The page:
|Blue Star Mandoblaster
The longer tenor banjo scale length and potentially different fingering technique wasn't an issue or drawback for me initially. For one thing, I had never played mandolin or any other instruments before getting a tenor banjo, so I had nothing to compare it to. It seemed normal to me.
Secondly, the type of instrumental Appalachian and Celtic fiddle music that I chose to play on tenor banjo is key-driven and allows for lots of open strings. In other words, a "D" tune is almost always played in D so you can learn it with open strings knowing that you won't have to transpose or play in a closed position. Nobody at the session is going to suggest that we try that one out in "C" or "E" if it's always played in "D".
When I've tried mandolin in the past, it always felt awkward due to the shorter scale length and double course strings. I was also a less of a musician then and didn't have any specific mandolin oriented exercises and drills to work on and keep me focused. But now that I'm taking lessons from a mandolin player, I'm learning that there are mandolin-specific things that you just cannot do on tenor banjo.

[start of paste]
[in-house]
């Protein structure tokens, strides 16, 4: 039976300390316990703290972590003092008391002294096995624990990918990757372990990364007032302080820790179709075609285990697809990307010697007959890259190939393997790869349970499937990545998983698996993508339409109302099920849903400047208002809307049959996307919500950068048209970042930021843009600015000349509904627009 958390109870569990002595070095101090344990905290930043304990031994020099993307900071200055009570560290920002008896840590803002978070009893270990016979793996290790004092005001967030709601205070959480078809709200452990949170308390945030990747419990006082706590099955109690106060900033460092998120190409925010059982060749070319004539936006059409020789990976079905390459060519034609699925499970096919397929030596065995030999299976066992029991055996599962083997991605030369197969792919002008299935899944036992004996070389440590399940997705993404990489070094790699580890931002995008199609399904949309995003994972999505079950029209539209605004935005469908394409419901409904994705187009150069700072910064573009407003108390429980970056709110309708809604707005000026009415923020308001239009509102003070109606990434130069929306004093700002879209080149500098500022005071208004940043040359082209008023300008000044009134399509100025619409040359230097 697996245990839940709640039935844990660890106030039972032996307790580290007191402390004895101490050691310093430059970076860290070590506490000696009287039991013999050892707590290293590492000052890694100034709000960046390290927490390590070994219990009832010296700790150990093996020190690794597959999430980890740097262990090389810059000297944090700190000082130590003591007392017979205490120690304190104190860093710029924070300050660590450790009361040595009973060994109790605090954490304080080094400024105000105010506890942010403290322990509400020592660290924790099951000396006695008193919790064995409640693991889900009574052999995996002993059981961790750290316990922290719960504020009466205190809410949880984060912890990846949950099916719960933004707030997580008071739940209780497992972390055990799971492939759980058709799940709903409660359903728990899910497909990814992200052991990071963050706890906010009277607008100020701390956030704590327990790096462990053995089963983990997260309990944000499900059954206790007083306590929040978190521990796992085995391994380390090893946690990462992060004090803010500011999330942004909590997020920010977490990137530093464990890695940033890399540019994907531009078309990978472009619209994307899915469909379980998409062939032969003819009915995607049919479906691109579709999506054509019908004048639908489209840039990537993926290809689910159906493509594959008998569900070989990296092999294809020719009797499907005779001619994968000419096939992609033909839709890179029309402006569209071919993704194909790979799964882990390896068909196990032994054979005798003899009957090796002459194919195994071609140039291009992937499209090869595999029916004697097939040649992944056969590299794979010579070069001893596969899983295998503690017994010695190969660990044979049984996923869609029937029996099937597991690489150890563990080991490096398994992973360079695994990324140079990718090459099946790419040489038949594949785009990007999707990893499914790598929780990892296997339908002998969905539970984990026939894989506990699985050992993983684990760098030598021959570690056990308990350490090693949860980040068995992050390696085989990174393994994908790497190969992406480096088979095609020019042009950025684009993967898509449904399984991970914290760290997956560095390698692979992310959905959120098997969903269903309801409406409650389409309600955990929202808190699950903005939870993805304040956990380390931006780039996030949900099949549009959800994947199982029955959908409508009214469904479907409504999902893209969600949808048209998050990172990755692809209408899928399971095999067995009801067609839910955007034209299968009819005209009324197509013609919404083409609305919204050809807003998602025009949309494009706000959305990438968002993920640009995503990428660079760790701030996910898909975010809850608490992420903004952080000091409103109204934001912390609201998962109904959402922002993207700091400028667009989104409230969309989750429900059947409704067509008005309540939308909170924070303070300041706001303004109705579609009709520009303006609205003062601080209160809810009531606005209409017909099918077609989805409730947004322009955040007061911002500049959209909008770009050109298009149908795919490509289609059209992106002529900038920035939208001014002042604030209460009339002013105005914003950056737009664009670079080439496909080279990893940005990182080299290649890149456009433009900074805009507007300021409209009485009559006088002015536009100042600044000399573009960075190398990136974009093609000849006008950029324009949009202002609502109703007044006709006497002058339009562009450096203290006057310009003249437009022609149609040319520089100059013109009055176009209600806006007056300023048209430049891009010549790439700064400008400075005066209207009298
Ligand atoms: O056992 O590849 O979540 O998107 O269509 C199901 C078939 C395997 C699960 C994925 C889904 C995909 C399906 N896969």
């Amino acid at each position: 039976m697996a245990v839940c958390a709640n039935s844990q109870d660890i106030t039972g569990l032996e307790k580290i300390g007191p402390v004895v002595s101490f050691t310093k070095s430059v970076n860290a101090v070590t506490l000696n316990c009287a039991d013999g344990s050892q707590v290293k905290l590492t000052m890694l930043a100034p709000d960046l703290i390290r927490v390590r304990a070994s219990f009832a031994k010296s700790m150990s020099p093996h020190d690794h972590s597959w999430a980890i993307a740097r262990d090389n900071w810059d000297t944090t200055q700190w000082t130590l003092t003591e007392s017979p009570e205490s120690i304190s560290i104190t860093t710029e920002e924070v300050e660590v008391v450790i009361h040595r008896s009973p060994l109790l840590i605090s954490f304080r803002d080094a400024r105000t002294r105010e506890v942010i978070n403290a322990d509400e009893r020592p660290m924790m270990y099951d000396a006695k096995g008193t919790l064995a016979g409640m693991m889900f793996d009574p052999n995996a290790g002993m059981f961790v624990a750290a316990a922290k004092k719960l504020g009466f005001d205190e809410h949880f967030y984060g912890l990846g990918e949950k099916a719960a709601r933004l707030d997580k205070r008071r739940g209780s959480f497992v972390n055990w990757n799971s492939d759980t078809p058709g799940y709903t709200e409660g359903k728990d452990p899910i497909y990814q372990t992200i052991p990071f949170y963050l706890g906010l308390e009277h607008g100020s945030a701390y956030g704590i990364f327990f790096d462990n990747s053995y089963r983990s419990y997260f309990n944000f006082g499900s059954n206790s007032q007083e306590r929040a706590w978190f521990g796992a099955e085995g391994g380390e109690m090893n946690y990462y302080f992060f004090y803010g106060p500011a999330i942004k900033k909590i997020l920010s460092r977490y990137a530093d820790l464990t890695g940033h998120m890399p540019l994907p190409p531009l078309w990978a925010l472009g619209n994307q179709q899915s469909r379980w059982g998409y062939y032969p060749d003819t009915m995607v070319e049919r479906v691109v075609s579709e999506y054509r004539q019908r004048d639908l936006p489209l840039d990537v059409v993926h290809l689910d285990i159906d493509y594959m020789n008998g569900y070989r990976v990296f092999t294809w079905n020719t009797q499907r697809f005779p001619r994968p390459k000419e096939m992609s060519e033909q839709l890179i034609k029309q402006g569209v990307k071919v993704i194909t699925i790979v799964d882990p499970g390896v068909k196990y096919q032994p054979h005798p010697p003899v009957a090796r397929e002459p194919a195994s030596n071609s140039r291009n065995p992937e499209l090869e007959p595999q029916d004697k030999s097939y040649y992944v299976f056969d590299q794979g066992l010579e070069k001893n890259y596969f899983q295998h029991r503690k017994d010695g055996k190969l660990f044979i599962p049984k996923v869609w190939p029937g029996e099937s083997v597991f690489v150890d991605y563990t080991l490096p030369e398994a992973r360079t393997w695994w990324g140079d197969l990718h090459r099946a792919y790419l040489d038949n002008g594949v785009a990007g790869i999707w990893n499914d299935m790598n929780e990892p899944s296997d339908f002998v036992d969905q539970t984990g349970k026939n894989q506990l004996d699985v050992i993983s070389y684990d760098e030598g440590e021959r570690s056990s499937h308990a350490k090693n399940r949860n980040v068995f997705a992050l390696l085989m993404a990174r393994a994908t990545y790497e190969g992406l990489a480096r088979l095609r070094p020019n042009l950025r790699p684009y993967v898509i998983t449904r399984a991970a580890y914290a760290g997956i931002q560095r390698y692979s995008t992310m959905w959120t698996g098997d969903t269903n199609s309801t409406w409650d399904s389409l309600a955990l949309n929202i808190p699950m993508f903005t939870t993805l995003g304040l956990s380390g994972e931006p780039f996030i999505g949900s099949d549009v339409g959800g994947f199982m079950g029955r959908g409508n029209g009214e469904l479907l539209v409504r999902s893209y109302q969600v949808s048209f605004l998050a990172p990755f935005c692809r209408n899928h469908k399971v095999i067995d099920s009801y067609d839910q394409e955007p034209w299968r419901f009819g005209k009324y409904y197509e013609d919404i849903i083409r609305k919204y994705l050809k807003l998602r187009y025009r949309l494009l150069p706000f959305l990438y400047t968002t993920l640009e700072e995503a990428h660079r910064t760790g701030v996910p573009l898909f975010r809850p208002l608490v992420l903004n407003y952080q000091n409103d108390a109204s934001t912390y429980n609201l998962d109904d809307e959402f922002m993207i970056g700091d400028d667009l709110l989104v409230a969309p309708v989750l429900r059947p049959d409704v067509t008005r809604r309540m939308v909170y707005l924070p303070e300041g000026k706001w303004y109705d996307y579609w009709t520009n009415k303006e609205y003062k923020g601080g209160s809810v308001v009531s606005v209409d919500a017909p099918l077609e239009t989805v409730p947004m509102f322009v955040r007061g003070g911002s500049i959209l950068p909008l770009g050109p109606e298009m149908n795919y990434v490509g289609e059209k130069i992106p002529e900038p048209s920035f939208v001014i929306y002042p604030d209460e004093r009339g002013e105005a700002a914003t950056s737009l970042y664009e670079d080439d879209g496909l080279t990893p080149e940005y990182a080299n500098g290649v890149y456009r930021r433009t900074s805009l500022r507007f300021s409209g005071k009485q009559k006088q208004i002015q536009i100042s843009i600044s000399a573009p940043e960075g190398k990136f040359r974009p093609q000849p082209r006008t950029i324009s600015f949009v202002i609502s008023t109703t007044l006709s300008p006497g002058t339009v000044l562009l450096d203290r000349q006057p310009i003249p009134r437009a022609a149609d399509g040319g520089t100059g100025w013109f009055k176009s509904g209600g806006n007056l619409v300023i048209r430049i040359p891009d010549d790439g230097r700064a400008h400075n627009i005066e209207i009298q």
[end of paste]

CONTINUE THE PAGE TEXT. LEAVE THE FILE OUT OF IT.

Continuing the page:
|Red Line Traveler
Soloing without the benefit of open strings becomes a possibility, which allows a lot of other patterns and concepts to come together. Of course, you can utilize open string notes just like you would on a tenor banjo, but you don't have to. I also think that taking up mandolin will make me a better ear player, because it's so easy to transpose closed position arpeggios and scale patterns that your ear starts to make connections.
I still love that banjo sound, but maybe instead of trying to make the tenor banjo do it all, it might be better to reserve it for more genre driven techniques - such as "Irish" tenor banjo - and then use the mandolin as a tool to explore music in general. They are both in the same tuning, so any "light-bulb" moments I have on mandolin can then be transferred to tenor banjo.
But, now I'm wondering - should I also learn how to play guitar???!!!